In mid-March, President Trump signed an executive order to invoke the Defense Production Act of 1950 (DPA), requiring private companies to prioritize government orders of essential supplies to combat the COVID-19 pandemic. Under the DPA, financial incentives are also permissible to private industry to expand production and capacity for necessary supplies and resources.
According to FEMA, the DPA, as amended (50 U.S.C. 4501 et seq.) is the primary source of presidential authorities to:
- Expand and expedite critical national defense-oriented supplies and services from the private sector. This includes both emergency preparedness and response activities conducted pursuant to title VI of The Stafford Disaster Relief and Emergency Assistance Act (Stafford Act); and
- Protect and restore critical infrastructure operations.
Complete the following checklist to see if your business can leverage the DPA to manufacture supplies for government agencies now.
Is your company a manufacturer or service provider that could quickly provide the federal government with critical goods or services?
According to the DPA Title III program overview (Title 50, Chapter 55, Section 4533), the DPA has three broad focus areas:
- Sustain Critical Production: To create, maintain, protect, expand, or restore industrial base capabilities essential for national defense.
- Commercialize R&D investments: From government-sponsored research and development to commercial applications.
- Scale Emerging Technologies: For the increased use of emerging technologies in security program applications and the rapid transition of emerging technologies.
Most government contractors will fall into the first category as demonstrated already by the presidential memorandum issued on April 2, 2020, that directs the supply of materials to make ventilators to six companies: General Electric Co., Hill-Rom Holdings Inc., Medtronic Public Limited Co., ResMed Inc., Royal Philips N.V. and Vyaire Medical Inc. Acting Homeland Security Secretary Chad Wolf and Health and Human Services Secretary Alex Azar were also directed to “use any and all authority available under the Act to facilitate the supply of materials” to these companies.
Although a wide variety of commercial manufacturers are modifying their assembly lines to address the need for Personal Protective Equipment, ramp up times may take months rather than weeks to be fully operational. Manufacturers with specific NAICS and those with ancillary NAICS may be directed to expand their output as well as product set, if that can be achieved in a faster time period.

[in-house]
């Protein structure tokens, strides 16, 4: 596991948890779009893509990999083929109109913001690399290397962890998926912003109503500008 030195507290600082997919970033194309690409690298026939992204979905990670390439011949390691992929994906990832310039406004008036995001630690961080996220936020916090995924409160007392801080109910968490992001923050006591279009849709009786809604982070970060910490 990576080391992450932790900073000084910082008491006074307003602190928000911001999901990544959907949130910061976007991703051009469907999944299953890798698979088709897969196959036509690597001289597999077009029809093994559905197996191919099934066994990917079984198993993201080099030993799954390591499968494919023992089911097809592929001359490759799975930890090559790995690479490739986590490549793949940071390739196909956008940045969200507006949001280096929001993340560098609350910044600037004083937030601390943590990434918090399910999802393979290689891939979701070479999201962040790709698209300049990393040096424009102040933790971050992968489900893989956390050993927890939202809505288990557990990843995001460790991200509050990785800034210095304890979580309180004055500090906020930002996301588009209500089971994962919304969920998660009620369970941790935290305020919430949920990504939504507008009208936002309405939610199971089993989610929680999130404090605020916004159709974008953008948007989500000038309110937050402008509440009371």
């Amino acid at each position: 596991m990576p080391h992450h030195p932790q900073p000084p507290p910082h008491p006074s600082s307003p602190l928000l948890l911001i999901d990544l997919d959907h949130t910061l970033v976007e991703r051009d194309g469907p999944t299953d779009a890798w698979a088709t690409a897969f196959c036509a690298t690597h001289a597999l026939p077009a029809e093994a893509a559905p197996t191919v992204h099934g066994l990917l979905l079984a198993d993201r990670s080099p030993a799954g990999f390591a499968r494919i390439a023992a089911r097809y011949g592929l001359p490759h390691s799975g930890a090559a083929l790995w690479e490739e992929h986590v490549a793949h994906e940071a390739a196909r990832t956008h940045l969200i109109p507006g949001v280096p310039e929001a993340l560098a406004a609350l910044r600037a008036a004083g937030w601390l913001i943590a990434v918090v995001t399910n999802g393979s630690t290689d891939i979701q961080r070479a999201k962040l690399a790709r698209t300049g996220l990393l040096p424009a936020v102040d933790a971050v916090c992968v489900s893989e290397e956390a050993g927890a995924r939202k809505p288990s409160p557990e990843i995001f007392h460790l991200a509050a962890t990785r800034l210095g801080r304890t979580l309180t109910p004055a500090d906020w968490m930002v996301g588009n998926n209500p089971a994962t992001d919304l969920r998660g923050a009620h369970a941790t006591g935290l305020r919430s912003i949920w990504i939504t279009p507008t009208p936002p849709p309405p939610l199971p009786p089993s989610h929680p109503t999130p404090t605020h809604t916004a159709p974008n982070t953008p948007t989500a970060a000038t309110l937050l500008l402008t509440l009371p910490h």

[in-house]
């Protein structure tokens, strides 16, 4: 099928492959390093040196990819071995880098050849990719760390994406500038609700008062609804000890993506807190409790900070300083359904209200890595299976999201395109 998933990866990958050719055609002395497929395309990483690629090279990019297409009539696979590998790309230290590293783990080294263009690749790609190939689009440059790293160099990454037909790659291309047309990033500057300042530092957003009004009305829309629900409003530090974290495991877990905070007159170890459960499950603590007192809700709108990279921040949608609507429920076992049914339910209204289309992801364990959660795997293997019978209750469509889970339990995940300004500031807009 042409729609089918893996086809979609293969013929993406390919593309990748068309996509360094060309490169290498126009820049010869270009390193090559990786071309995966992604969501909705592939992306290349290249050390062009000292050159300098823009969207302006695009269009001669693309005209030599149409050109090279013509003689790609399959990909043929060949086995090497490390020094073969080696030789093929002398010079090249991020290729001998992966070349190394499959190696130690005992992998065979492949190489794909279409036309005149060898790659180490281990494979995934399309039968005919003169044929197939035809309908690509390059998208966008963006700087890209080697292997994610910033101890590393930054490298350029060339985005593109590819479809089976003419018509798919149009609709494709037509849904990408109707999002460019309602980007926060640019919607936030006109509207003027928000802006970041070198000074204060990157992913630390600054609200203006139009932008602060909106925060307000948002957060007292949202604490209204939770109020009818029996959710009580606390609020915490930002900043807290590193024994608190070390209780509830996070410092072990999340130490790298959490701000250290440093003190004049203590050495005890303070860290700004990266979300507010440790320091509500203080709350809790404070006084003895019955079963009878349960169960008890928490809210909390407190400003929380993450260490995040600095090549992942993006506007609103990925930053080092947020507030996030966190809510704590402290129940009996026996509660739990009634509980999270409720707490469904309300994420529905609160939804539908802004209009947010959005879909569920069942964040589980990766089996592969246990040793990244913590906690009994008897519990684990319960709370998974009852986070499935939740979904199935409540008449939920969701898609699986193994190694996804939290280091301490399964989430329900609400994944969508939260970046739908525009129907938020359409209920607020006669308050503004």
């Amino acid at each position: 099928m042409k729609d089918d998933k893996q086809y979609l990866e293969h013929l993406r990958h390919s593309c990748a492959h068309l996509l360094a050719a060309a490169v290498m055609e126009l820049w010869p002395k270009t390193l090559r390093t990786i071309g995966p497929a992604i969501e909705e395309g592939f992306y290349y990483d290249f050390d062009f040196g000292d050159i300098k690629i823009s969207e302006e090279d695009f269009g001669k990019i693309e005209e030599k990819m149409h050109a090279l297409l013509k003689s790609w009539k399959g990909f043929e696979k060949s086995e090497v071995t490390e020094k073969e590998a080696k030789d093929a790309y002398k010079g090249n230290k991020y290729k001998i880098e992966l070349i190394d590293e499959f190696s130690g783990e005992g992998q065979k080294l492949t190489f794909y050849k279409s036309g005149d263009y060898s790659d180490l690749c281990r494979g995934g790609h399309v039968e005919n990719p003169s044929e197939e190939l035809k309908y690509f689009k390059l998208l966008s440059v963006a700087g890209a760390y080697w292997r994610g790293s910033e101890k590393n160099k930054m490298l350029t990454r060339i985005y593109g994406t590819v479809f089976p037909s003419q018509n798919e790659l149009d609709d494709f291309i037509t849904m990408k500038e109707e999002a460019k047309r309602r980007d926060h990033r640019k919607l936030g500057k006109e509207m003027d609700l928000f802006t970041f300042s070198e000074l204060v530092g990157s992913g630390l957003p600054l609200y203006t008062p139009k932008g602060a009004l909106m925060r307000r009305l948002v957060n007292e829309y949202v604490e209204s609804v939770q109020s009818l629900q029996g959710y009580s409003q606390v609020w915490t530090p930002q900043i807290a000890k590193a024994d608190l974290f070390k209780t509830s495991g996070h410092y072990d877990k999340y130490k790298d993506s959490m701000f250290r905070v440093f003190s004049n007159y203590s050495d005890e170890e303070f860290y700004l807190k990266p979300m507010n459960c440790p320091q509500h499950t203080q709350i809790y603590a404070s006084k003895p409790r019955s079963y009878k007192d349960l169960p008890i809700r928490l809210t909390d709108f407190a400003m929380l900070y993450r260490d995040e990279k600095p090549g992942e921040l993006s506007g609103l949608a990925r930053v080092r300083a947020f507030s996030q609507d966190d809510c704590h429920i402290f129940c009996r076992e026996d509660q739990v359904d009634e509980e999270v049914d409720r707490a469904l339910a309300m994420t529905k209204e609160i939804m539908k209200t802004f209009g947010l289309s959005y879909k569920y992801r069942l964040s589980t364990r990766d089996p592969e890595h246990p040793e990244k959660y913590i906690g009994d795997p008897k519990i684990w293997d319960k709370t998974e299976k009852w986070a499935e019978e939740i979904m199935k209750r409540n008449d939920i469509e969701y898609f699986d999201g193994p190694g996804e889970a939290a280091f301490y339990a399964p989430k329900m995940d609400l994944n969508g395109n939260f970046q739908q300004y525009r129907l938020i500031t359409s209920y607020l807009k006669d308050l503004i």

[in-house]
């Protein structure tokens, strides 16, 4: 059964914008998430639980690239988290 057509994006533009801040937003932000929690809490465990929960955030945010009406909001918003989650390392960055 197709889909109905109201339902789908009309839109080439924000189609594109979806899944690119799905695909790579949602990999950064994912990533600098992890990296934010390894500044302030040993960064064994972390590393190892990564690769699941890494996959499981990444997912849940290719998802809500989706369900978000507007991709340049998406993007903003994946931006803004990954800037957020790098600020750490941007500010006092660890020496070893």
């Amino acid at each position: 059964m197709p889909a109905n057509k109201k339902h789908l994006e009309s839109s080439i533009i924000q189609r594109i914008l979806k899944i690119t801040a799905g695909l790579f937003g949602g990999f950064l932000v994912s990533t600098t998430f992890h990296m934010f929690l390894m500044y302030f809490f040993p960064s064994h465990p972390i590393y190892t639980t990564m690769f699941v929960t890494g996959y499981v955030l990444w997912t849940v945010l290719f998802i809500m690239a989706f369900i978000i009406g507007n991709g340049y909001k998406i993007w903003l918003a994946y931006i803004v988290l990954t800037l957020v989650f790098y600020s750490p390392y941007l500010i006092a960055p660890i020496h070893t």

Does your company have a flexible supply chain that can ramp up production if necessary?
Government contractors would be well served to contact their active supply chain members in order to determine capacity to create new products. It is also important to beta test equipment currently in use to ensure it can handle the new designs and added up-time.
Which federal department has authority over my service offering?
The Federal Priorities and Allocations System (FPAS) is a group of five regulations issued by five federal departments in order to implement the president’s authorities under DPA.
- Agriculture Priorities and Allocations System (APAS) [7 CFR part 789], administered by USDA with respect to food resources, food resource facilities, livestock resources, veterinary resources, plant health resources, and the domestic distribution of farm equipment and commercial fertilizer;
- Energy Priorities and Allocations System (EPAS) [10 CFR part 217], administered by DOE with respect to all forms of energy;
- Health Resources Priorities and Allocations System (HRPAS) [45 CFR part 101], administered by HHS with respect to health resources;
- Transportation Priorities and Allocations System (TPAS) [49 CFR part 33], administered by DOT with respect to civil transportation; and
- Defense Priorities and Allocations System (DPAS) [15 CFR part 700], administered by DOC with respect to all other materials, services, and facilities, except water resources.
It’s important to know which department has authority over your offering category because, like the FAR, each government agency has slight variations on its contracting rules and regulations.
Whether you are an experienced large government contractor or a small- to middle market- manufacturer with a strictly commercial focus, now is the time to determine if your firm’s offering is considered “critical” under the DPA. Not only will this support your firm’s growth at this uncertain economic time, you are “doing your part” by providing invaluable assistance to the nation during the COVID-19 pandemic.
Let’s work together to address our country’s critical needs.